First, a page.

The board to board connectors for this idea turned out to be the hardest part for me to figure out. I was essentially copying the stackthrough bus on the PC/104, but I didn't need 104 pins. Not even close. So, for a while I was cobbling it together with a male header soldered from the bottom of the board, and a female header receptacle soldered onto the male pins that were sticking out through the top of the board. It was very problematic for my soldering skill level, but I managed to get it to work fine after much trial and error.
Note: I designed the connectors based on the pinout of the ATmega168P because this was my target MCU. This strategy could be extended to other, more or less powerful MCUs.
The pinout of the ATmega168P lends itself quite nicely to my "quadrant" strategy. Looking at the pinouts, the pins are split into two rows 1-14 and 15-28, simply because it's a DIP package. Additionally, each row is further divided in half, roughly, by the GND, VCC, AVCC, AREF pins. This gives you four clusters of pins in each quadrant. Pins 1-6, 9-14, 15-19, and 23-28. There's, at most, six signal pins in each quadrant.
Power is something I thought long and hard about. I'd like for each module, regardless of size, to have access to regulated power, unregulated power, and ground. This will allow for the ultimate flexibility. That adds another three pins to the connector for each quadrant. So, that adds up to 9 pins for each quadrant.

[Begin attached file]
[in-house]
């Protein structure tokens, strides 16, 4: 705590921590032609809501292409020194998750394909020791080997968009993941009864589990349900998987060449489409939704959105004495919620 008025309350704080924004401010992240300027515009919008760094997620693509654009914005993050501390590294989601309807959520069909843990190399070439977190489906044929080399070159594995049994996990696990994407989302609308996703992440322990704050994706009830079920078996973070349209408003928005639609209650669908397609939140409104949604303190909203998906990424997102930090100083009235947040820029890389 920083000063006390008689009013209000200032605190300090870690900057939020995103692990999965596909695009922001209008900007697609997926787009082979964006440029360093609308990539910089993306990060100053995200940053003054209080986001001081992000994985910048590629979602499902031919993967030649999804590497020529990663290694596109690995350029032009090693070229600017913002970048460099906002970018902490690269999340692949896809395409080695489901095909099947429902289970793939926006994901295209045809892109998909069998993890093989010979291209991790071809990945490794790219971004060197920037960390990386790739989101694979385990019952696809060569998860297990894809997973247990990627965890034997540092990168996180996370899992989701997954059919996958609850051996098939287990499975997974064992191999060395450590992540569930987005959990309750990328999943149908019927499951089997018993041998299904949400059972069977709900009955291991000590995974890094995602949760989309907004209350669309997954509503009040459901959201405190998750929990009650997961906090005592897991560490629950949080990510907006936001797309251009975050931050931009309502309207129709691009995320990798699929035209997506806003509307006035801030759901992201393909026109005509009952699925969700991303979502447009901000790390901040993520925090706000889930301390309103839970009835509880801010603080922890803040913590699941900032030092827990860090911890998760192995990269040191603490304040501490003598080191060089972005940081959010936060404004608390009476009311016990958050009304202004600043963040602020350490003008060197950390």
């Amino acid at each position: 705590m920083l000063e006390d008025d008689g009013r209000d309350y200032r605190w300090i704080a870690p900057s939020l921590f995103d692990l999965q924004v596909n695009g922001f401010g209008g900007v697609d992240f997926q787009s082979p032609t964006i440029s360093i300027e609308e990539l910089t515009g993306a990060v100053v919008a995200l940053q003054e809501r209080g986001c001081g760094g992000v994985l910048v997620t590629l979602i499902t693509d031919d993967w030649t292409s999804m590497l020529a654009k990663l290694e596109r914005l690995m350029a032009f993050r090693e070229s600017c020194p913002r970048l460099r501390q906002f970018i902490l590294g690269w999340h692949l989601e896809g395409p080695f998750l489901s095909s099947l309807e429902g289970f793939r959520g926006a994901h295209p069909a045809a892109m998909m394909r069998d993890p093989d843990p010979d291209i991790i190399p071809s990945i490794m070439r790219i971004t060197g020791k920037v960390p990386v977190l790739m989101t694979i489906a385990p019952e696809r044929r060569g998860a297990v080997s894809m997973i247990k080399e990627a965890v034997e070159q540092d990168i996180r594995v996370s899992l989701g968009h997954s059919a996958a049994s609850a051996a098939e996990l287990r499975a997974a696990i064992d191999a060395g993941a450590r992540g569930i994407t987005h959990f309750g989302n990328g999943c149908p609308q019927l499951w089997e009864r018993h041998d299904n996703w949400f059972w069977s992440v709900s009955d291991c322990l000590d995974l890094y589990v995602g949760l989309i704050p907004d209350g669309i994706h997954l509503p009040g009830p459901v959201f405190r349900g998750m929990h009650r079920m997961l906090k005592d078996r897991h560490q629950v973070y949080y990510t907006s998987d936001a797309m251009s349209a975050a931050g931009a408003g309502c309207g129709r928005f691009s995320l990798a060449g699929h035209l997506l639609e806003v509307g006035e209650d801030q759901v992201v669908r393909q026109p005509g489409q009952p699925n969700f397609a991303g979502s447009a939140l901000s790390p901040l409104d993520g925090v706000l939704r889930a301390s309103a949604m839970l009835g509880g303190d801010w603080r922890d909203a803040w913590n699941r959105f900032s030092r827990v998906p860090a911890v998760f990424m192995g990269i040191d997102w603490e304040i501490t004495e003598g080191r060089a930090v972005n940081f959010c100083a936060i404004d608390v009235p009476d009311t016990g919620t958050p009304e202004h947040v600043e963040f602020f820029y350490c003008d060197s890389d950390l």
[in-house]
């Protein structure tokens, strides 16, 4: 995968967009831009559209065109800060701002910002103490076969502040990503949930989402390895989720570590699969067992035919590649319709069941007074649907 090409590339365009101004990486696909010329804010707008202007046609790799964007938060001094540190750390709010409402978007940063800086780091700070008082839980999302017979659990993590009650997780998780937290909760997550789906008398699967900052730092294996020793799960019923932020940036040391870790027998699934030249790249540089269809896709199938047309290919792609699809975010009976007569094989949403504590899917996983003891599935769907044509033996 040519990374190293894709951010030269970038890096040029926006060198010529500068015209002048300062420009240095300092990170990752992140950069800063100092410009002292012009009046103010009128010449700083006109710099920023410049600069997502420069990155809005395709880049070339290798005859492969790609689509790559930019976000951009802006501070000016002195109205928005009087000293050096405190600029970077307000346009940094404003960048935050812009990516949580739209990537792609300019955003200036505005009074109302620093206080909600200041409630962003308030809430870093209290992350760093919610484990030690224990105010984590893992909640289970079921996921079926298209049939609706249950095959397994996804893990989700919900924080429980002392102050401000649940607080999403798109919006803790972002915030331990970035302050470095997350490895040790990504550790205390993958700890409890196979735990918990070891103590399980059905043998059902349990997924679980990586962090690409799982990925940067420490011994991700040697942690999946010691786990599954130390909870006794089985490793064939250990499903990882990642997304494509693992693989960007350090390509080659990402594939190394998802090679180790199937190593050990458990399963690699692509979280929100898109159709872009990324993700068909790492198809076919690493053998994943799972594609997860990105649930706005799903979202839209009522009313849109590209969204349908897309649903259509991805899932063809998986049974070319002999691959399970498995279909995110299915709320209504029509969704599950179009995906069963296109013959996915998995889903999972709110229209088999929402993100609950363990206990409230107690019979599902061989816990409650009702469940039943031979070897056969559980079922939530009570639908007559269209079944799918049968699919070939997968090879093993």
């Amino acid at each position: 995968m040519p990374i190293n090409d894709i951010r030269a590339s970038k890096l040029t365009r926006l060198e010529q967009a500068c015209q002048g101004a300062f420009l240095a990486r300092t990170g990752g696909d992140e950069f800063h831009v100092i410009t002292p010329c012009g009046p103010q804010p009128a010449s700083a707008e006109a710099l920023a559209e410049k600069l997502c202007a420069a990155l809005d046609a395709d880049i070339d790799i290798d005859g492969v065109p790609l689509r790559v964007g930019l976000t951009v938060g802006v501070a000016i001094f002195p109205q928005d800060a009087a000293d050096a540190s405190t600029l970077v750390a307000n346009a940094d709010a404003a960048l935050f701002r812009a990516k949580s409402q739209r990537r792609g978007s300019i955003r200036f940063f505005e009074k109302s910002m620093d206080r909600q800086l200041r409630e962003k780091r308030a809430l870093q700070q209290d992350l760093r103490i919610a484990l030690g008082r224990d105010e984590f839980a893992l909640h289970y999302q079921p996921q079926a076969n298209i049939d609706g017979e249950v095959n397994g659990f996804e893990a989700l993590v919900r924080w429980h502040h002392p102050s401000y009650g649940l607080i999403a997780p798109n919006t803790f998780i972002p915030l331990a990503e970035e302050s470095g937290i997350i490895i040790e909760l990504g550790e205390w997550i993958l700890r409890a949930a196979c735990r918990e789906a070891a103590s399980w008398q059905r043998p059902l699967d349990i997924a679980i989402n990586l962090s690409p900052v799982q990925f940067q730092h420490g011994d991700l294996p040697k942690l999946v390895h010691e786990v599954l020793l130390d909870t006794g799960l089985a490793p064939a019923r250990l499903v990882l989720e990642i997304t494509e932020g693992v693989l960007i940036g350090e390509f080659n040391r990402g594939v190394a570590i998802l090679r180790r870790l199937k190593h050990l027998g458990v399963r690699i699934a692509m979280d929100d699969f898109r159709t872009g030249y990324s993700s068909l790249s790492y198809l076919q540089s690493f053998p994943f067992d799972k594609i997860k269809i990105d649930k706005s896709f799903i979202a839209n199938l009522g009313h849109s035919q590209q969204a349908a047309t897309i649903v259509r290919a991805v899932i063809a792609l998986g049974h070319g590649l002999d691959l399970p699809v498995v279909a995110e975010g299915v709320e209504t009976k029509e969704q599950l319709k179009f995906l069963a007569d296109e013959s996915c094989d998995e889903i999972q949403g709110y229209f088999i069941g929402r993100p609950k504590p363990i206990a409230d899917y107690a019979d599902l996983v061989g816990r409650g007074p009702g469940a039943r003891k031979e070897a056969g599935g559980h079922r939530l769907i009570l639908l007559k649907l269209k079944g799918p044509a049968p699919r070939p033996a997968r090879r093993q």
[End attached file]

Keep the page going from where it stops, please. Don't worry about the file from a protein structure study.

The connectors I created, and then ultimately found a supplier for, create a stackthrough bus between the PCBs in the stack. All pins are passed through the connector to the board above it, in addition to being connected to a trace on the PCB if needed. This allows modules to share pins, if necessary. I haven't actually needed to share pins yet (except for the I2C bus), so I'm not even sure it's possible/recommended, but I can see where it might be necessary in some cases. There's no magic going on here, so don't start thinking you can just plug a module anywhere and it will work. This is simply a method for organizing and connectorizing.
Here's the AVR baseboard with the connectors attached. Note that since the baseboard is designed to be on the bottom of the stack, I don't use the stacking connectors on this board.
ATmega Baseboard w/ four 1x9 female header receptacles
I was able to find some female header receptacles with longer solder tails. The solder tails are actually shaped like regular header pins, so they're specifically made for this purpose. I sourced them from Samtec and just got my samples in a couple days ago, so you won't see them on my pictures. I think they'll work great. The part number is ESQ-109-14-G-S and they're $1.40 each in quantities less than 555. Over that, I think they drop to about $1.19. You can order the tin version rather than the gold versions using part number ESQ-109-14-T-S and they're $1.02/$0.87.
One Quadrant Module with Stackthrough Connector
Two Quadrant Module with Stackthrough Connector
Module Stacking Example
Note: I realize that there may be some over-current concerns on the connectors, specifically with using the unregulated power for driving motors. I will try to address these in version 2 of the PCB designs by creating some sort of external power bus for the unregulated power. Perhaps another module! :D